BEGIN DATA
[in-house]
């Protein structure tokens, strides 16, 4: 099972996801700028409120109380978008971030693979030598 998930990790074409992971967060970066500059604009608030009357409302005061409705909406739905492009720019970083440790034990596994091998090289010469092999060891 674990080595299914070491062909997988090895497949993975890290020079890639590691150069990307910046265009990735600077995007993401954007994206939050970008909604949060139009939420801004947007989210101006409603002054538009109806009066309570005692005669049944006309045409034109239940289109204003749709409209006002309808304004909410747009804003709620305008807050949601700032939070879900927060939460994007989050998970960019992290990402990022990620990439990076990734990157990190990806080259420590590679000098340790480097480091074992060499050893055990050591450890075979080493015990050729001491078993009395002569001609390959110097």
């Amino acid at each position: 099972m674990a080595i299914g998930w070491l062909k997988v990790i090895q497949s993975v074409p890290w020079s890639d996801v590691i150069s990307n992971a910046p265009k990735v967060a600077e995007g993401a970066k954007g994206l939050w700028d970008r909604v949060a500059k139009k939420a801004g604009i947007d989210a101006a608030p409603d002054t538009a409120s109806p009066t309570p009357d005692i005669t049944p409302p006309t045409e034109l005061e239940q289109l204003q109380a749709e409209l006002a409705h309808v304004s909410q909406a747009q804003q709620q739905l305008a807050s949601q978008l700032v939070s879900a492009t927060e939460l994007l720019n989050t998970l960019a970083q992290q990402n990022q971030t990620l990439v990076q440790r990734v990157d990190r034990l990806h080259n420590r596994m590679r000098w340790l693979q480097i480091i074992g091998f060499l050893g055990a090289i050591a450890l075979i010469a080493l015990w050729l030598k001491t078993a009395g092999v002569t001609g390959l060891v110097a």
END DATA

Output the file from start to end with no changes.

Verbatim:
[in-house]
């Protein structure tokens, strides 16, 4: 099972996801700028409120109380978008971030693979030598 998930990790074409992971967060970066500059604009608030009357409302005061409705909406739905492009720019970083440790034990596994091998090289010469092999060891 674990080595299914070491062909997988090895497949993975890290020079890639590691150069990307910046265009990735600077995007993401954007994206939050970008909604949060139009939420801004947007989210101006409603002054538009109806009066309570005692005669049944006309045409034109239940289109204003749709409209006002309808304004909410747009804003709620305008807050949601700032939070879900927060939460994007989050998970960019992290990402990022990620990439990076990734990157990190990806080259420590590679000098340790480097480091074992060499050893055990050591450890075979080493015990050729001491078993009395002569001609390959110097």
């Amino acid at each position: 099972m674990a080595i299914g998930w070491l062909k997988v990790i090895q497949s993975v074409p890290w020079s890639d996801v590691i150069s990307n992971a910046p265009k990735v967060a600077e995007g993401a970066k954007g994206l939050w700028d970008r909604v949060a500059k139009k939420a801004g604009i947007d989210a101006a608030p409603d002054t538009a409120s109806p009066t309570p009357d005692i005669t049944p409302p006309t045409e034109l005061e239940q289109l204003q109380a749709e409209l006002a409705h309808v304004s909410q909406a747009q804003q709620q739905l305008a807050s949601q978008l700032v939070s879900a492009t927060e939460l994007l720019n989050t998970l960019a970083q992290q990402n990022q971030t990620l990439v990076q440790r990734v990157d990190r034990l990806h080259n420590r596994m590679r000098w340790l693979q480097i480091i074992g091998f060499l050893g055990a090289i050591a450890l075979i010469a080493l015990w050729l030598k001491t078993a009395g092999v002569t001609g390959l060891v110097a």